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J Psychosom Res. 2011 Feb;70(2):179-87. doi: 10.1016/j.jpsychores.2010.07.014. Epub 2010 Sep 18.

Medication beliefs predict medication adherence in older adults with multiple illnesses.

Author information

1
German Centre of Gerontology, Berlin, Germany. benjamin.schuez@dza.de

Abstract

OBJECTIVE:

To examine factors preventing medication nonadherence in community-dwelling older adults with multiple illnesses (multimorbidity). Nonadherence threatens successful treatment of multimorbidity. Adherence problems can be intentional (e.g., deliberately choosing not to take medicines or to change medication dosage) or unintentional (e.g., forgetting to take medication) and might depend on a range of factors. This study focused in particular on the role of changes in beliefs about medication to explain changes in adherence.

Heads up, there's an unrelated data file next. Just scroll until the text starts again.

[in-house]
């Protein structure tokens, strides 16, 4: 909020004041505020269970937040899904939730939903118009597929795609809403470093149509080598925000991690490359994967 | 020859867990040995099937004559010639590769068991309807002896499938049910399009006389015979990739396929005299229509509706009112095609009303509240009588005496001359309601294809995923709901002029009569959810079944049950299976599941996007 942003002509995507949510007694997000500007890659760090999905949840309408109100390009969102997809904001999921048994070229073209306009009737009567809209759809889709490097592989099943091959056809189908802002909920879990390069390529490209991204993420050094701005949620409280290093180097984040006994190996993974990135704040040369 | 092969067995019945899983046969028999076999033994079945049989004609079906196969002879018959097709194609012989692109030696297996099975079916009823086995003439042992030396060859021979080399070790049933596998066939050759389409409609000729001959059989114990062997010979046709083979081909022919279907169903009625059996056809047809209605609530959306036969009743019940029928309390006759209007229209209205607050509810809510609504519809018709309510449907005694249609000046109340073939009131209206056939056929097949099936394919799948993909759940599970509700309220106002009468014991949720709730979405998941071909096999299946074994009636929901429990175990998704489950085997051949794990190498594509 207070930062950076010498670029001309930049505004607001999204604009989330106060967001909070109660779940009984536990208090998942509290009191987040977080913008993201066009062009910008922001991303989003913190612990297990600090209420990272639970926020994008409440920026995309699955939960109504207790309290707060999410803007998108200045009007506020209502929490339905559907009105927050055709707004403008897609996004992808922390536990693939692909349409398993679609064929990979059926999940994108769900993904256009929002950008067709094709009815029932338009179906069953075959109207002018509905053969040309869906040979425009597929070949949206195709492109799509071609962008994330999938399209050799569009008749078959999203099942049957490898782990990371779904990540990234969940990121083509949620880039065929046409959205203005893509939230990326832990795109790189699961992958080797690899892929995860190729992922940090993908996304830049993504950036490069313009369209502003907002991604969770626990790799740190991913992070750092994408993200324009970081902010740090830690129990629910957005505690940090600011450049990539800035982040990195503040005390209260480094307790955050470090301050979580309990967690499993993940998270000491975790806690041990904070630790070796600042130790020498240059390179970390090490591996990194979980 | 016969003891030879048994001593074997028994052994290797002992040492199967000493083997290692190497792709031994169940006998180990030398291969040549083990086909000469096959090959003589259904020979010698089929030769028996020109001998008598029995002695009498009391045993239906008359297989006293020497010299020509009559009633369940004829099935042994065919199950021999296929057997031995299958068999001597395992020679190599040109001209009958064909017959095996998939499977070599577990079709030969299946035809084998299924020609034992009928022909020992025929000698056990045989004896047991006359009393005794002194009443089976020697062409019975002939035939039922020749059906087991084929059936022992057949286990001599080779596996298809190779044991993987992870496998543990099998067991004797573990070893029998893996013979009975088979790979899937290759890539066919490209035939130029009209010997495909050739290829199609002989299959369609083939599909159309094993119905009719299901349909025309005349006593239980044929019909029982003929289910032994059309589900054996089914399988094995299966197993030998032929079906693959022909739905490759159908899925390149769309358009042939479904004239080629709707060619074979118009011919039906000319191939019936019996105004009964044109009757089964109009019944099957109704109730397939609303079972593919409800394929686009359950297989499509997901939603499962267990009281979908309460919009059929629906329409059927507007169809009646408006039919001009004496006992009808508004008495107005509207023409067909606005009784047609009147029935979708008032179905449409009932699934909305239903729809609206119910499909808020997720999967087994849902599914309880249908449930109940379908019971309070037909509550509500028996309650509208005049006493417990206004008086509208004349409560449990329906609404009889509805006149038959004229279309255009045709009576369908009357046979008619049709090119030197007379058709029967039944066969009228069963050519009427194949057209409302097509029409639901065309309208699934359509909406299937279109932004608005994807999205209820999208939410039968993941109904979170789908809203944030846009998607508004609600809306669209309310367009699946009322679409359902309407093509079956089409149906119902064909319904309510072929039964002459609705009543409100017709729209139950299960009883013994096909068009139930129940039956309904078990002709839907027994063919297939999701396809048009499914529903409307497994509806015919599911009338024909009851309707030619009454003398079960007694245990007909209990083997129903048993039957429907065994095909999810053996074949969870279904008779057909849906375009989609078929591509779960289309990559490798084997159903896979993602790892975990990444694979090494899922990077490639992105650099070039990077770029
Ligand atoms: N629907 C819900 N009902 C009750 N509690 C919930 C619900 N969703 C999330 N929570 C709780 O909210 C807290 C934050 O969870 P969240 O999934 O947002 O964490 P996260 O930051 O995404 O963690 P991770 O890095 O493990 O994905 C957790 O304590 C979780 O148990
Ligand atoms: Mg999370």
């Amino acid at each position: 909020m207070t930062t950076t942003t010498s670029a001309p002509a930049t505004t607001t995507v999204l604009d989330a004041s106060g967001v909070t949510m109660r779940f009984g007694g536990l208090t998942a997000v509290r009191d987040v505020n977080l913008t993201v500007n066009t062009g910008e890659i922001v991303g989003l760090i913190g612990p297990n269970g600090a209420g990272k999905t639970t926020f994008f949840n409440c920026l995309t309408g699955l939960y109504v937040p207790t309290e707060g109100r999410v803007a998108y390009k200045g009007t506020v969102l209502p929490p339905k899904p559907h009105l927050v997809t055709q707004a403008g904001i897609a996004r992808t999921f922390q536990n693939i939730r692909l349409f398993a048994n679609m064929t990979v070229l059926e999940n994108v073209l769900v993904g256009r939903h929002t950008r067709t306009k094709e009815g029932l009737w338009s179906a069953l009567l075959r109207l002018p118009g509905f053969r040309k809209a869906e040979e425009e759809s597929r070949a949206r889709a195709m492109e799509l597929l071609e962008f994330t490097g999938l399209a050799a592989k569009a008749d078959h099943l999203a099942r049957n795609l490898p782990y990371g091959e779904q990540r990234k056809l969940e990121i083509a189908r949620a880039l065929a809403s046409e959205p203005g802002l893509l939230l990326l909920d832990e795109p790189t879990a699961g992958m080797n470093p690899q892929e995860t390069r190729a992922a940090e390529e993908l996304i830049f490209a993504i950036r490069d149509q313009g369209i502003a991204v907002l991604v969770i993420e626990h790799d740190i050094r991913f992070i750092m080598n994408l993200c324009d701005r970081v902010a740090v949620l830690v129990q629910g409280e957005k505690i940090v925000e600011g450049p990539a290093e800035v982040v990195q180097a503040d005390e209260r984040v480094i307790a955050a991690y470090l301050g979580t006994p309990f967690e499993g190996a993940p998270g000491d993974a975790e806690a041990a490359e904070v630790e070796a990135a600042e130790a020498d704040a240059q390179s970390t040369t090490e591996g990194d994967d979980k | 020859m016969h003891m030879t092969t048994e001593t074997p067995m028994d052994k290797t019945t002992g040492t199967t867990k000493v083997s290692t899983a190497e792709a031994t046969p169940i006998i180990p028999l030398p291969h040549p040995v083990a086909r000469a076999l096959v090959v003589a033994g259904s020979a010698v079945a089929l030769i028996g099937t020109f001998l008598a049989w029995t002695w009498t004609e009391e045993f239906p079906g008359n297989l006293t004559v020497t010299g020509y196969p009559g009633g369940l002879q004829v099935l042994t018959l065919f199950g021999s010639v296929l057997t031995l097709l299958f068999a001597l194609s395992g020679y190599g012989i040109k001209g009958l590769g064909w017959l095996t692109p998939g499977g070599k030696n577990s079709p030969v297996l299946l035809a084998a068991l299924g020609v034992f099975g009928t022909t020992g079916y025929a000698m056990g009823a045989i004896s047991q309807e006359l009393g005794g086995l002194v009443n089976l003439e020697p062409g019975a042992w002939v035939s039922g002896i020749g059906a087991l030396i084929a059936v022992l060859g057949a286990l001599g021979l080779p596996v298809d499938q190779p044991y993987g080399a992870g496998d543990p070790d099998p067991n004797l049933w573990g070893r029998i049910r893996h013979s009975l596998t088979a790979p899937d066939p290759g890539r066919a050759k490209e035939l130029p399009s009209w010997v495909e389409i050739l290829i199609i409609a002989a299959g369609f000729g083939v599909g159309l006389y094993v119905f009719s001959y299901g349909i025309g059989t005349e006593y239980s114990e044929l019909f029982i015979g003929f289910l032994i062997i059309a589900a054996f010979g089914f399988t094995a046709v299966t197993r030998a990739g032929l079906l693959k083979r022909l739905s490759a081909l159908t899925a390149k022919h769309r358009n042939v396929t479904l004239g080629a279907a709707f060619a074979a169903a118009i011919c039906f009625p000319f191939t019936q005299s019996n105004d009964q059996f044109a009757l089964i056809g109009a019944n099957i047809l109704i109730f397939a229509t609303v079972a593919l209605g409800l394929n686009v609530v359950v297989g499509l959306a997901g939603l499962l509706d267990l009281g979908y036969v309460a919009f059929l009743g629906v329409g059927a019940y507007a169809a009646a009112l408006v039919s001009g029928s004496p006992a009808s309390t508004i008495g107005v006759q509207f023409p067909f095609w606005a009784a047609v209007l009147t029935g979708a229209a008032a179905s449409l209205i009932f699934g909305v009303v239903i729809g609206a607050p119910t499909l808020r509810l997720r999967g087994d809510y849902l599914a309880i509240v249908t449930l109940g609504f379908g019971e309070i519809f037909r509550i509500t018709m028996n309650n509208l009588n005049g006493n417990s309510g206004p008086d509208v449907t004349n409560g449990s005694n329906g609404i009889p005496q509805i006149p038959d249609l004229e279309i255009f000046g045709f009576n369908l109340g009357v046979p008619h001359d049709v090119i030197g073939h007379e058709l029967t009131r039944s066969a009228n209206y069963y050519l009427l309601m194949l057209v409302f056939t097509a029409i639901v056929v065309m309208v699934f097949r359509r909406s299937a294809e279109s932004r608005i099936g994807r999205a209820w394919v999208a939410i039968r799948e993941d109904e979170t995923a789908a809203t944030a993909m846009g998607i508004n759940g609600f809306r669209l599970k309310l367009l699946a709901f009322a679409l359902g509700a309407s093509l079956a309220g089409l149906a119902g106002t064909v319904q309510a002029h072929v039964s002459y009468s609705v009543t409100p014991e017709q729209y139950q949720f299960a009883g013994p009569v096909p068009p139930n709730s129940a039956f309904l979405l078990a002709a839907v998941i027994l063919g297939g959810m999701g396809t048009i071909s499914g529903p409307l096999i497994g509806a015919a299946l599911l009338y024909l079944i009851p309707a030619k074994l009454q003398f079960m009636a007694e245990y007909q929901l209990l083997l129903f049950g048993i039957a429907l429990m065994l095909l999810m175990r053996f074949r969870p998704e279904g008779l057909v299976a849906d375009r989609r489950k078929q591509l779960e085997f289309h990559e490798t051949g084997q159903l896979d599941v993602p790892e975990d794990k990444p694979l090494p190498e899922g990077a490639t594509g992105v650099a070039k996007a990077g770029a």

METHODS:

Longitudinal study with N = 309 individuals aged 65-85 years with two or more diseases at three measurement points over six months. Medication adherence and beliefs about medicines were assessed by questionnaire. Hierarchical weighted least squares regression analyses were used to predict individual intentional and unintentional nonadherence.

RESULTS:

Changes in intentional nonadherence were predicted by changes in specific necessity beliefs (B = -.19, P<.01), after controlling for sociodemographic factors, health status and number of prescribed medicines. Changes in unintentional nonadherence were predicted by changes in general overuse beliefs (B = .26, P<.01), controlling for the same covariates.

CONCLUSION:

Beliefs about medication affect both intentional and unintentional adherence to medication in multimorbid older adults. This points to the importance of addressing medication beliefs in patient education to improve adherence.

[Indexed for MEDLINE]

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